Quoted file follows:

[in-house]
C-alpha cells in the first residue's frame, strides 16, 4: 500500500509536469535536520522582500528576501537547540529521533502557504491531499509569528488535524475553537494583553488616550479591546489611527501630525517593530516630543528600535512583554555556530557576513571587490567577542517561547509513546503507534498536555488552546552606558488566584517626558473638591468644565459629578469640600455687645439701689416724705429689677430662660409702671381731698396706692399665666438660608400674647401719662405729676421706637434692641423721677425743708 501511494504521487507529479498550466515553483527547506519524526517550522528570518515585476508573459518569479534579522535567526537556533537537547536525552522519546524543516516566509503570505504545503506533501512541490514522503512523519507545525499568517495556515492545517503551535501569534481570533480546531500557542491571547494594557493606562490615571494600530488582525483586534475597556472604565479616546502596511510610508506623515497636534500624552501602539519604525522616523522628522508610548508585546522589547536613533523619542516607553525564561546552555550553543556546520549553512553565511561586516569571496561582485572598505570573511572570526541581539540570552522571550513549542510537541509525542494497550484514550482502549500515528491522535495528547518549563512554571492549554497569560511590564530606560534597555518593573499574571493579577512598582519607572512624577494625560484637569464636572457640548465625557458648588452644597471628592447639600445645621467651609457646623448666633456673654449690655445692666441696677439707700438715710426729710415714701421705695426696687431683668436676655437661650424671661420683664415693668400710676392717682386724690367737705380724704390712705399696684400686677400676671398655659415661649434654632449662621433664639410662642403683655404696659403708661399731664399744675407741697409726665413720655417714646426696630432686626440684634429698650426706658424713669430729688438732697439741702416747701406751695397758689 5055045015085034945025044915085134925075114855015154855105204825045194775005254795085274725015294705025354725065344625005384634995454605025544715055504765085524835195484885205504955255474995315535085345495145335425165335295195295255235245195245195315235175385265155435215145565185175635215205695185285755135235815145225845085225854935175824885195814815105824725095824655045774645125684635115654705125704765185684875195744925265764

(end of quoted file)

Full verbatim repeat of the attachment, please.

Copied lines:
[in-house]
C-alpha cells in the first residue's frame, strides 16, 4: 500500500509536469535536520522582500528576501537547540529521533502557504491531499509569528488535524475553537494583553488616550479591546489611527501630525517593530516630543528600535512583554555556530557576513571587490567577542517561547509513546503507534498536555488552546552606558488566584517626558473638591468644565459629578469640600455687645439701689416724705429689677430662660409702671381731698396706692399665666438660608400674647401719662405729676421706637434692641423721677425743708 501511494504521487507529479498550466515553483527547506519524526517550522528570518515585476508573459518569479534579522535567526537556533537537547536525552522519546524543516516566509503570505504545503506533501512541490514522503512523519507545525499568517495556515492545517503551535501569534481570533480546531500557542491571547494594557493606562490615571494600530488582525483586534475597556472604565479616546502596511510610508506623515497636534500624552501602539519604525522616523522628522508610548508585546522589547536613533523619542516607553525564561546552555550553543556546520549553512553565511561586516569571496561582485572598505570573511572570526541581539540570552522571550513549542510537541509525542494497550484514550482502549500515528491522535495528547518549563512554571492549554497569560511590564530606560534597555518593573499574571493579577512598582519607572512624577494625560484637569464636572457640548465625557458648588452644597471628592447639600445645621467651609457646623448666633456673654449690655445692666441696677439707700438715710426729710415714701421705695426696687431683668436676655437661650424671661420683664415693668400710676392717682386724690367737705380724704390712705399696684400686677400676671398655659415661649434654632449662621433664639410662642403683655404696659403708661399731664399744675407741697409726665413720655417714646426696630432686626440684634429698650426706658424713669430729688438732697439741702416747701406751695397758689 5055045015085034945025044915085134925075114855015154855105204825045194775005254795085274725015294705025354725065344625005384634995454605025544715055504765085524835195484885205504955255474995315535085345495145335425165335295195295255235245195245195315235175385265155435215145565185175635215205695185285755135235815145225845085225854935175824885195814815105824725095824655045774645125684635115654705125704765185684875195744925265764